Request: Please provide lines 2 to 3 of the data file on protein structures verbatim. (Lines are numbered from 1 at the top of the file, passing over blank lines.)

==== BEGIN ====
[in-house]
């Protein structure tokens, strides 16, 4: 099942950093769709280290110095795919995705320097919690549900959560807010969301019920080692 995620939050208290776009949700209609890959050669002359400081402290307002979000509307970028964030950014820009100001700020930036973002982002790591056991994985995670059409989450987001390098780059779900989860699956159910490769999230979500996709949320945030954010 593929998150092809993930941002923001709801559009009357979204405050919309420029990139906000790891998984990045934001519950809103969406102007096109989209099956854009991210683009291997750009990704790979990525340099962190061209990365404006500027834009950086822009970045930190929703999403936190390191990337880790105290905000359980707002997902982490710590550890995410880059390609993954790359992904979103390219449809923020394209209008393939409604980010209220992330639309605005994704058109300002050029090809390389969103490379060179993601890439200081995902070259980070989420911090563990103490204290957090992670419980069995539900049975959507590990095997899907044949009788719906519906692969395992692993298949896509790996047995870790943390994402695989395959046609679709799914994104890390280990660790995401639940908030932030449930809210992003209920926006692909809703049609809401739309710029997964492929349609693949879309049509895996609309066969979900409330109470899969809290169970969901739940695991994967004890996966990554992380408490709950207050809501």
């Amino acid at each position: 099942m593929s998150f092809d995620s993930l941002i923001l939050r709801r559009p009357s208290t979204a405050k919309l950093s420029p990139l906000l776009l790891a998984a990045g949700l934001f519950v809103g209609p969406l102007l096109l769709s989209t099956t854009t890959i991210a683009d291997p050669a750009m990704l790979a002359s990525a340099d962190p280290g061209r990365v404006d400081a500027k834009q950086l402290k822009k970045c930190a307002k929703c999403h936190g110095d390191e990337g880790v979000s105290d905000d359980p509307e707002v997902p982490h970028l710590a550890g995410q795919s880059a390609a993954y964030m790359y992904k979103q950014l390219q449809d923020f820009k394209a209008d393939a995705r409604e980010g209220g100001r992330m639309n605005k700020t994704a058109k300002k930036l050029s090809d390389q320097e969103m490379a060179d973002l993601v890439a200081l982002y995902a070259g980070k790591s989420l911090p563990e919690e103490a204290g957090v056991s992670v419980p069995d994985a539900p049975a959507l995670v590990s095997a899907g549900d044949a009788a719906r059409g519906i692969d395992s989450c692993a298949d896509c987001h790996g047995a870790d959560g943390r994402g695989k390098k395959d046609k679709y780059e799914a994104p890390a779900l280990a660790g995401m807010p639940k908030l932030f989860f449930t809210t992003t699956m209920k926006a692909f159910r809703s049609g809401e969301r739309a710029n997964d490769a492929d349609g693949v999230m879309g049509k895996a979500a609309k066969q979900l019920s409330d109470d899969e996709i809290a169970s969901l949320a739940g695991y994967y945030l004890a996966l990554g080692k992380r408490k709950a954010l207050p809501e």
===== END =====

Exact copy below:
């Protein structure tokens, strides 16, 4: 099942950093769709280290110095795919995705320097919690549900959560807010969301019920080692 995620939050208290776009949700209609890959050669002359400081402290307002979000509307970028964030950014820009100001700020930036973002982002790591056991994985995670059409989450987001390098780059779900989860699956159910490769999230979500996709949320945030954010 593929998150092809993930941002923001709801559009009357979204405050919309420029990139906000790891998984990045934001519950809103969406102007096109989209099956854009991210683009291997750009990704790979990525340099962190061209990365404006500027834009950086822009970045930190929703999403936190390191990337880790105290905000359980707002997902982490710590550890995410880059390609993954790359992904979103390219449809923020394209209008393939409604980010209220992330639309605005994704058109300002050029090809390389969103490379060179993601890439200081995902070259980070989420911090563990103490204290957090992670419980069995539900049975959507590990095997899907044949009788719906519906692969395992692993298949896509790996047995870790943390994402695989395959046609679709799914994104890390280990660790995401639940908030932030449930809210992003209920926006692909809703049609809401739309710029997964492929349609693949879309049509895996609309066969979900409330109470899969809290169970969901739940695991994967004890996966990554992380408490709950207050809501």
């Amino acid at each position: 099942m593929s998150f092809d995620s993930l941002i923001l939050r709801r559009p009357s208290t979204a405050k919309l950093s420029p990139l906000l776009l790891a998984a990045g949700l934001f519950v809103g209609p969406l102007l096109l769709s989209t099956t854009t890959i991210a683009d291997p050669a750009m990704l790979a002359s990525a340099d962190p280290g061209r990365v404006d400081a500027k834009q950086l402290k822009k970045c930190a307002k929703c999403h936190g110095d390191e990337g880790v979000s105290d905000d359980p509307e707002v997902p982490h970028l710590a550890g995410q795919s880059a390609a993954y964030m790359y992904k979103q950014l390219q449809d923020f820009k394209a209008d393939a995705r409604e980010g209220g100001r992330m639309n605005k700020t994704a058109k300002k930036l050029s090809d390389q320097e969103m490379a060179d973002l993601v890439a200081l982002y995902a070259g980070k790591s989420l911090p563990e919690e103490a204290g957090v056991s992670v419980p069995d994985a539900p049975a959507l995670v590990s095997a899907g549900d044949a009788a719906r059409g519906i692969d395992s989450c692993a298949d896509c987001h790996g047995a870790d959560g943390r994402g695989k390098k395959d046609k679709y780059e799914a994104p890390a779900l280990a660790g995401m807010p639940k908030l932030f989860f449930t809210t992003t699956m209920k926006a692909f159910r809703s049609g809401e969301r739309a710029n997964d490769a492929d349609g693949v999230m879309g049509k895996a979500a609309k066969q979900l019920s409330d109470d899969e996709i809290a169970s969901l949320a739940g695991y994967y945030l004890a996966l990554g080692k992380r408490k709950a954010l207050p809501e």